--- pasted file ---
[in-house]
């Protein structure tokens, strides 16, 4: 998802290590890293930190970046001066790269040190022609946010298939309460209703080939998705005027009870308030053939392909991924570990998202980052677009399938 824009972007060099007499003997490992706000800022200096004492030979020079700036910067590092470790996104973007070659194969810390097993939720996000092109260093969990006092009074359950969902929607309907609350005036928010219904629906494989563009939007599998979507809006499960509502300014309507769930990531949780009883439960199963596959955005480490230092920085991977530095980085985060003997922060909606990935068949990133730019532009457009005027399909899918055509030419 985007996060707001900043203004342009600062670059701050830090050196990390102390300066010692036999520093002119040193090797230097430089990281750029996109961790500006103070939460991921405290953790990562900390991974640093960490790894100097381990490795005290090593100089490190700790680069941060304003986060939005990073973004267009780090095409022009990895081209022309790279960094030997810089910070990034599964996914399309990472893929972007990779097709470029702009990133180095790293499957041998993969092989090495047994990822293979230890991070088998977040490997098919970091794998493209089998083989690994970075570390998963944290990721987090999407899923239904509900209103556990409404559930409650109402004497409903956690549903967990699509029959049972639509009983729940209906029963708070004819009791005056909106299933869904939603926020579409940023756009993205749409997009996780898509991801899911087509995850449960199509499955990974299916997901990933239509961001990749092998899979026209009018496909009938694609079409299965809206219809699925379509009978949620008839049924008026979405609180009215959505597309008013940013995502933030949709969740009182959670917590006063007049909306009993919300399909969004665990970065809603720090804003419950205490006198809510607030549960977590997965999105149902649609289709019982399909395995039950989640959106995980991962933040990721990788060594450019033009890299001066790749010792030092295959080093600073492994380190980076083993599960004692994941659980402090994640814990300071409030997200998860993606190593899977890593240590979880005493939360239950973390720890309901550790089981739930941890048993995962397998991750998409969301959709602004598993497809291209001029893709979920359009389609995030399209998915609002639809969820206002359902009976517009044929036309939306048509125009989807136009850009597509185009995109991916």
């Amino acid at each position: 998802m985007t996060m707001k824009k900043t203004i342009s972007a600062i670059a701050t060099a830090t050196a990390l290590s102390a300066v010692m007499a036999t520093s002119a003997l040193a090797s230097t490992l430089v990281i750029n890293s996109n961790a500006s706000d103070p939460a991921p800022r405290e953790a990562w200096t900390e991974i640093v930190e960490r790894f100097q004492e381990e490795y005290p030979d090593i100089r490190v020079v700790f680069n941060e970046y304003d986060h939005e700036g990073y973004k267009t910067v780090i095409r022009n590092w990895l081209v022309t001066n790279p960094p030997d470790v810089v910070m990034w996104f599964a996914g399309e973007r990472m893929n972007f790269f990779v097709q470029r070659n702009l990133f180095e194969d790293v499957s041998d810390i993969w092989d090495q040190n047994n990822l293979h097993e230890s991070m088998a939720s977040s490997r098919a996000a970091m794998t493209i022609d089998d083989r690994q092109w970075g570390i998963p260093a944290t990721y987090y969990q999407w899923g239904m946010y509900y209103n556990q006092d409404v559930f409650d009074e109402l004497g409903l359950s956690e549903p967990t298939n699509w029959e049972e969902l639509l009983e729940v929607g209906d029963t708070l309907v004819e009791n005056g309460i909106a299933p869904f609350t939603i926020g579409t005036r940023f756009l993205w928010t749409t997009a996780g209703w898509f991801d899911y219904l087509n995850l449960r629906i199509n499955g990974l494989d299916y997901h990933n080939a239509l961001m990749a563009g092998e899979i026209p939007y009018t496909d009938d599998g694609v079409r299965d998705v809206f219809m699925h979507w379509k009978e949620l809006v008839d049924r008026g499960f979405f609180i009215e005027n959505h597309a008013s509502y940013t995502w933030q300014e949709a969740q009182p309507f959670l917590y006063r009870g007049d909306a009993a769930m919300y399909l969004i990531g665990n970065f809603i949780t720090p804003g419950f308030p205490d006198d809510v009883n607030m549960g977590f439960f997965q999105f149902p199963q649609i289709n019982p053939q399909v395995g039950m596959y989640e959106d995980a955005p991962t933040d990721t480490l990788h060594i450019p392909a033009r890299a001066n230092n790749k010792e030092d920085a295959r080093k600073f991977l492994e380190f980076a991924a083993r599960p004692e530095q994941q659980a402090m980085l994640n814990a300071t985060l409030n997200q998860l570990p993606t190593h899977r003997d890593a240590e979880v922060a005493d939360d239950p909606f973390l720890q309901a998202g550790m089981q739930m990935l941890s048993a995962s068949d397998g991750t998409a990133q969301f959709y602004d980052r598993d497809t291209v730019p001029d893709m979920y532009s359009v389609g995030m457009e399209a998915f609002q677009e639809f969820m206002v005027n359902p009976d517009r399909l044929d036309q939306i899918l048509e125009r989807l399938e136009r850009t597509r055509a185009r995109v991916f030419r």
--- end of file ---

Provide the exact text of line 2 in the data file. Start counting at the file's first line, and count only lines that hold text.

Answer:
């Protein structure tokens, strides 16, 4: 998802290590890293930190970046001066790269040190022609946010298939309460209703080939998705005027009870308030053939392909991924570990998202980052677009399938 824009972007060099007499003997490992706000800022200096004492030979020079700036910067590092470790996104973007070659194969810390097993939720996000092109260093969990006092009074359950969902929607309907609350005036928010219904629906494989563009939007599998979507809006499960509502300014309507769930990531949780009883439960199963596959955005480490230092920085991977530095980085985060003997922060909606990935068949990133730019532009457009005027399909899918055509030419 985007996060707001900043203004342009600062670059701050830090050196990390102390300066010692036999520093002119040193090797230097430089990281750029996109961790500006103070939460991921405290953790990562900390991974640093960490790894100097381990490795005290090593100089490190700790680069941060304003986060939005990073973004267009780090095409022009990895081209022309790279960094030997810089910070990034599964996914399309990472893929972007990779097709470029702009990133180095790293499957041998993969092989090495047994990822293979230890991070088998977040490997098919970091794998493209089998083989690994970075570390998963944290990721987090999407899923239904509900209103556990409404559930409650109402004497409903956690549903967990699509029959049972639509009983729940209906029963708070004819009791005056909106299933869904939603926020579409940023756009993205749409997009996780898509991801899911087509995850449960199509499955990974299916997901990933239509961001990749092998899979026209009018496909009938694609079409299965809206219809699925379509009978949620008839049924008026979405609180009215959505597309008013940013995502933030949709969740009182959670917590006063007049909306009993919300399909969004665990970065809603720090804003419950205490006198809510607030549960977590997965999105149902649609289709019982399909395995039950989640959106995980991962933040990721990788060594450019033009890299001066790749010792030092295959080093600073492994380190980076083993599960004692994941659980402090994640814990300071409030997200998860993606190593899977890593240590979880005493939360239950973390720890309901550790089981739930941890048993995962397998991750998409969301959709602004598993497809291209001029893709979920359009389609995030399209998915609002639809969820206002359902009976517009044929036309939306048509125009989807136009850009597509185009995109991916």